story by Lauri Sagle
photo by MACARIO
It’s hard to believe that in three days the auction site will be tidy, organized and ready for an audience of frenzied bidders. Right now it looks like your Uncle Vic’s garage-meets-Hearst-castle: over in the corner, a tub of dishes; upended and rather forlorn, a rattan end table; more stately and erect, an Asian-influenced armoire surrounded by beautiful, hand-knotted Persian rugs; and, languishing on top of a ceramic planter—could that be?—an enigmatic brown wig.
But the folks at Paradise Auction are pros. Founder Mike Schmidt and his daughter, Colleen Pabre, get it together every time, overseeing the transformation of these erstwhile treasures into a well-behaved lot with the help of a crew that does double-duty as bouncers and gracious hosts.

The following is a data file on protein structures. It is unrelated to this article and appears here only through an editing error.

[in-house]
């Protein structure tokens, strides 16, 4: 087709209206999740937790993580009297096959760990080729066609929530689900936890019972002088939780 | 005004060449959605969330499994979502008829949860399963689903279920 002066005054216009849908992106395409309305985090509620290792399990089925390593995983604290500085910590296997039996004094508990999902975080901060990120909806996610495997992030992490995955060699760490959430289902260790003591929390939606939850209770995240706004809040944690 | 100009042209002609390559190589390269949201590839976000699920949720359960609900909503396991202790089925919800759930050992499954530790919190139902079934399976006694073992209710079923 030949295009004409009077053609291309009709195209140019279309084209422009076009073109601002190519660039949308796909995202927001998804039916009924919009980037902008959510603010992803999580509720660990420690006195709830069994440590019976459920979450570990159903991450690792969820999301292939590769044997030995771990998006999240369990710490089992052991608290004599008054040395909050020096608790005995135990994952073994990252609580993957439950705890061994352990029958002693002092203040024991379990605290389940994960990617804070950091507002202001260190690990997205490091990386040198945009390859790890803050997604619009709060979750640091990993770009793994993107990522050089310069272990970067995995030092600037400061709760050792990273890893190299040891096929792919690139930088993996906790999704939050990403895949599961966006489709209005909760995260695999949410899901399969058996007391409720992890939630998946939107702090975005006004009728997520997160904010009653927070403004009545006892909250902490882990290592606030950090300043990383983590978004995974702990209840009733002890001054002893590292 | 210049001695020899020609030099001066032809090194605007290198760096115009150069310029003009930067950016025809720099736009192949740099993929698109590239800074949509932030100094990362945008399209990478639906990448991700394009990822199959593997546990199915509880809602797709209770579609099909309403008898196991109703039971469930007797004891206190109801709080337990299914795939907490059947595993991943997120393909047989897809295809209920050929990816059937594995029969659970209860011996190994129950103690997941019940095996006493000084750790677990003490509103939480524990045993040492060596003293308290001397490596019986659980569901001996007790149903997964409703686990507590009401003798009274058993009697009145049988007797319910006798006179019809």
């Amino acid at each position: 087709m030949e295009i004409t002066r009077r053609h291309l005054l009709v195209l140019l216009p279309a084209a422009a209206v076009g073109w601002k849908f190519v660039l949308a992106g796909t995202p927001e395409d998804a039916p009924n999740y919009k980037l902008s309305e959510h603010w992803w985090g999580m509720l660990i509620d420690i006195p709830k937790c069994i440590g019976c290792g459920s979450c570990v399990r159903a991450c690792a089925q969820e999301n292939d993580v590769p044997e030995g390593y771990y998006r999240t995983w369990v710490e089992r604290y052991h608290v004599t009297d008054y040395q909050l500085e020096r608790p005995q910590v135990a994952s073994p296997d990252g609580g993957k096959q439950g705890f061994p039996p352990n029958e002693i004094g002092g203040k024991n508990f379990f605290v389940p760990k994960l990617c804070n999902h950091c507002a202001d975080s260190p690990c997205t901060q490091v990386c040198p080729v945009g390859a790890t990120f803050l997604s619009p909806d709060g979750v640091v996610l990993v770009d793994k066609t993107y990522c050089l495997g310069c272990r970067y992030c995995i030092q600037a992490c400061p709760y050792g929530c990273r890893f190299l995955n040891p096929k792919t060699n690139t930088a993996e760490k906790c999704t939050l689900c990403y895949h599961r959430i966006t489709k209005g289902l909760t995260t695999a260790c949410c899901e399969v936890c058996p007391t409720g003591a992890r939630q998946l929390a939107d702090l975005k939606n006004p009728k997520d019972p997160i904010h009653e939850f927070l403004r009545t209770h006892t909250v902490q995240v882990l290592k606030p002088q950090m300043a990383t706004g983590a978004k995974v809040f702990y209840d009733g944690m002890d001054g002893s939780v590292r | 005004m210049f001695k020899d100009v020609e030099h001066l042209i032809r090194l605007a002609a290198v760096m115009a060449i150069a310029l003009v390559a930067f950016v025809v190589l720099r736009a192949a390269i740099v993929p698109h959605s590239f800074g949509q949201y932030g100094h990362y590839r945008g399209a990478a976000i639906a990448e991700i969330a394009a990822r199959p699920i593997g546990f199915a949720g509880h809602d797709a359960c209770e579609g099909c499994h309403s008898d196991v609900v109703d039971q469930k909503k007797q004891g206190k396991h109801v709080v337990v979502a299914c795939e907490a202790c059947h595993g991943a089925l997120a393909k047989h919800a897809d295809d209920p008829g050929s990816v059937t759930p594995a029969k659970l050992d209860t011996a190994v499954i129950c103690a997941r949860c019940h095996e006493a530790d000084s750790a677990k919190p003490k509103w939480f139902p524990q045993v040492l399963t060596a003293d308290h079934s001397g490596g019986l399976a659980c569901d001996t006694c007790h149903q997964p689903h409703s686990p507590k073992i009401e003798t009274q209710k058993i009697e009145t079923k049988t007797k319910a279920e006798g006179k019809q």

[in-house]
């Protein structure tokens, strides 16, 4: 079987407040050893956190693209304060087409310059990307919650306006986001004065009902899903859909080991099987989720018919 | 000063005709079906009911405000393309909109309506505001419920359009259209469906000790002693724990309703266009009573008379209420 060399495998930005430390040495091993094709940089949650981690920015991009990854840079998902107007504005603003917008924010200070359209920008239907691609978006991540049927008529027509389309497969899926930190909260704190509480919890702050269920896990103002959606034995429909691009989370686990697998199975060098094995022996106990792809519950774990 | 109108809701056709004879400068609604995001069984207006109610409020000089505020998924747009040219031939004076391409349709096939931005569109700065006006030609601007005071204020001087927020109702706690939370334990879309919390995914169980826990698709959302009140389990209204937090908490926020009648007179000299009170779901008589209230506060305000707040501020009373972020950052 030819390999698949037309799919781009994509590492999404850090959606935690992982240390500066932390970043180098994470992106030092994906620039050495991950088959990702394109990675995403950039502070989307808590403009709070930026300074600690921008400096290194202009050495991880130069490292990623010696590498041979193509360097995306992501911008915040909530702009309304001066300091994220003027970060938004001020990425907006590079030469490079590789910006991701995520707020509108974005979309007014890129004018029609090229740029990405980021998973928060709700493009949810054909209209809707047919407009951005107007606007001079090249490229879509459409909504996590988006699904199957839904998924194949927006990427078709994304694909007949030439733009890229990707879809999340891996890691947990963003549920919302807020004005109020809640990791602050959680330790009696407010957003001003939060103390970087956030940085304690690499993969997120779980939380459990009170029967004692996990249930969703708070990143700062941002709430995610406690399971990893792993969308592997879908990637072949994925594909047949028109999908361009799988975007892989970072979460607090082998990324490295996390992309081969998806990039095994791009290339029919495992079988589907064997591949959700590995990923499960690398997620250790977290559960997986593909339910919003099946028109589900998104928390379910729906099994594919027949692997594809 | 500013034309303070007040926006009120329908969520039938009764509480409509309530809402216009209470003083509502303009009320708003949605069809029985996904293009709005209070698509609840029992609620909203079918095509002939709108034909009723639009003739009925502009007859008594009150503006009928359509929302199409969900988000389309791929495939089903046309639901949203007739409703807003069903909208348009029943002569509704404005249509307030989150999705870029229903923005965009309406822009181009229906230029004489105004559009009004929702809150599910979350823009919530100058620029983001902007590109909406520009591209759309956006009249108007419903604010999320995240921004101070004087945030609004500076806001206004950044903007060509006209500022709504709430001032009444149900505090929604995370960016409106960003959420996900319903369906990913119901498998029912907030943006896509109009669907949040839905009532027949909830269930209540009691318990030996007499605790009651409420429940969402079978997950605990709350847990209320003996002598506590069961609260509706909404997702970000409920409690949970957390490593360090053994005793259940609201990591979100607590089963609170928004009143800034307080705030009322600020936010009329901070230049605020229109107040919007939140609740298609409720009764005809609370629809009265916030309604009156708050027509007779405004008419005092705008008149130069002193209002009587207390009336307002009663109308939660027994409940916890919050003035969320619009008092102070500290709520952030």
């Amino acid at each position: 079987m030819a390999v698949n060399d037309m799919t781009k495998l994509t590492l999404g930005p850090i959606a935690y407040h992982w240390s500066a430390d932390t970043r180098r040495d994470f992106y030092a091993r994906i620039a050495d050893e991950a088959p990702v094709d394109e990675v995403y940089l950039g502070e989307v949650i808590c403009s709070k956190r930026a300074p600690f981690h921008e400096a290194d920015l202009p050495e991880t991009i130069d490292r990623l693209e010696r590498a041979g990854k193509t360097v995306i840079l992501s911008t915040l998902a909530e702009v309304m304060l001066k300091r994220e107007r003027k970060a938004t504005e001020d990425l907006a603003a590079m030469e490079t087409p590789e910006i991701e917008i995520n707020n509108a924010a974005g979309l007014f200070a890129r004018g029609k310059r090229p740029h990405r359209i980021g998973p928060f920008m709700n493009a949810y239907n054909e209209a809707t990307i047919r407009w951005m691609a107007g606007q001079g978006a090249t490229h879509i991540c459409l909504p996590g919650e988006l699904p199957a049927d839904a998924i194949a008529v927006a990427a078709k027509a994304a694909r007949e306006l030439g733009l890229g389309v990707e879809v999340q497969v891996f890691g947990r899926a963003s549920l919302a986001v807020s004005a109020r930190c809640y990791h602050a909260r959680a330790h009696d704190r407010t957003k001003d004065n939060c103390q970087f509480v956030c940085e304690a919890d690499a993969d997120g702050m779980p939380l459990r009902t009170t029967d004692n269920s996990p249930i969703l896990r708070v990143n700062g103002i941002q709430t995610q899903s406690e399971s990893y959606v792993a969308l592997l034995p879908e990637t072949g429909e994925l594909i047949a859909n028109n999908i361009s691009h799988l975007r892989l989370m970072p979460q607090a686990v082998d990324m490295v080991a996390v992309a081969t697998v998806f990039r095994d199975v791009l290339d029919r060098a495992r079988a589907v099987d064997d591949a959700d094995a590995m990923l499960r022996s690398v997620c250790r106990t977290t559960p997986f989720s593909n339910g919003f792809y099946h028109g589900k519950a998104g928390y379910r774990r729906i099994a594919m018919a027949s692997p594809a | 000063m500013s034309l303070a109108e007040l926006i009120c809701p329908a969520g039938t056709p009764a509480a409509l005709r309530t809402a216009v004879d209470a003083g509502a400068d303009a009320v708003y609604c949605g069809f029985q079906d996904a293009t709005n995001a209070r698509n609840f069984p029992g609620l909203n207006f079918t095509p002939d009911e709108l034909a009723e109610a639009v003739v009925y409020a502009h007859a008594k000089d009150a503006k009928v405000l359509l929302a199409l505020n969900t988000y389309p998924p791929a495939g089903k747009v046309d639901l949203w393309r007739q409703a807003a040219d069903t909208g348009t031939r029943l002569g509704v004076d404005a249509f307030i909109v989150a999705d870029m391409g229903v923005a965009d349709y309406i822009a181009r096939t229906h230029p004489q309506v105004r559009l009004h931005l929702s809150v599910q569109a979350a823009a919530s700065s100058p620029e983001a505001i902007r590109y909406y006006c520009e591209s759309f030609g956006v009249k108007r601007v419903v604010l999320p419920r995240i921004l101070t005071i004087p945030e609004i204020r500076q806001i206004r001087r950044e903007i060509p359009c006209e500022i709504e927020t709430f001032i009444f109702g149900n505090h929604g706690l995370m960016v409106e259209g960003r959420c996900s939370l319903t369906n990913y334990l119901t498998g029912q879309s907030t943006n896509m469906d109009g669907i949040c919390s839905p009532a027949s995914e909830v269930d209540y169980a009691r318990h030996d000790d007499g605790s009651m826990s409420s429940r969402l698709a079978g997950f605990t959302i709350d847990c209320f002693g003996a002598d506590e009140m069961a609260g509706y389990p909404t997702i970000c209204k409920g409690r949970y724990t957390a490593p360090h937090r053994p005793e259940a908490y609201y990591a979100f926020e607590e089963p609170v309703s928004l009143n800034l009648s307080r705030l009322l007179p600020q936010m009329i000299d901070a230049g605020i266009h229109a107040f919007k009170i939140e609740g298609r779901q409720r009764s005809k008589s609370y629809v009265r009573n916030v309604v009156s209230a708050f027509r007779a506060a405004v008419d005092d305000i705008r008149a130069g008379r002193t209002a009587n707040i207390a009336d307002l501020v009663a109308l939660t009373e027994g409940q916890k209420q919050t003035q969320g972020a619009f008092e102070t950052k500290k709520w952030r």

Schmidt started learning the game twenty-plus years ago after the inventory of his Alaska-based furniture store was auctioned off. Tired of maintaining his own stock, he had a “Eureka!” moment as he witnessed the auctioneers in action. He attended auction school, and a few years later on a trip to Hawai‘i, saw the potential for a Big Island auction house. Still, even though he had an auctioneer’s license in another state, Hawai‘i County officials weren’t sure what to make of his request for a license here: “A what?” they asked when he first inquired.
They know now: Paradise Auction currently averages between fifty and fifty-five auctions per year. Held mostly on Saturdays at the company’s Hilo auction site, the events draw a wide slice of the Big Island’s populace and feature several discernable categories of goods, from antiques to cars to the inevitable “miscellaneous.”
And after two decades in the business, Schmidt and Pabre both agree that the excitement is what’s best about auctioneering.
“I like seeing people get good buys, seeing the look on people’s faces when they get a good deal,” says Pabre. For Schmidt, though, it’s turned out to be too much excitement: Father and daugther will hand over the auction gavel to new owners soon. But the show, of course, will go on.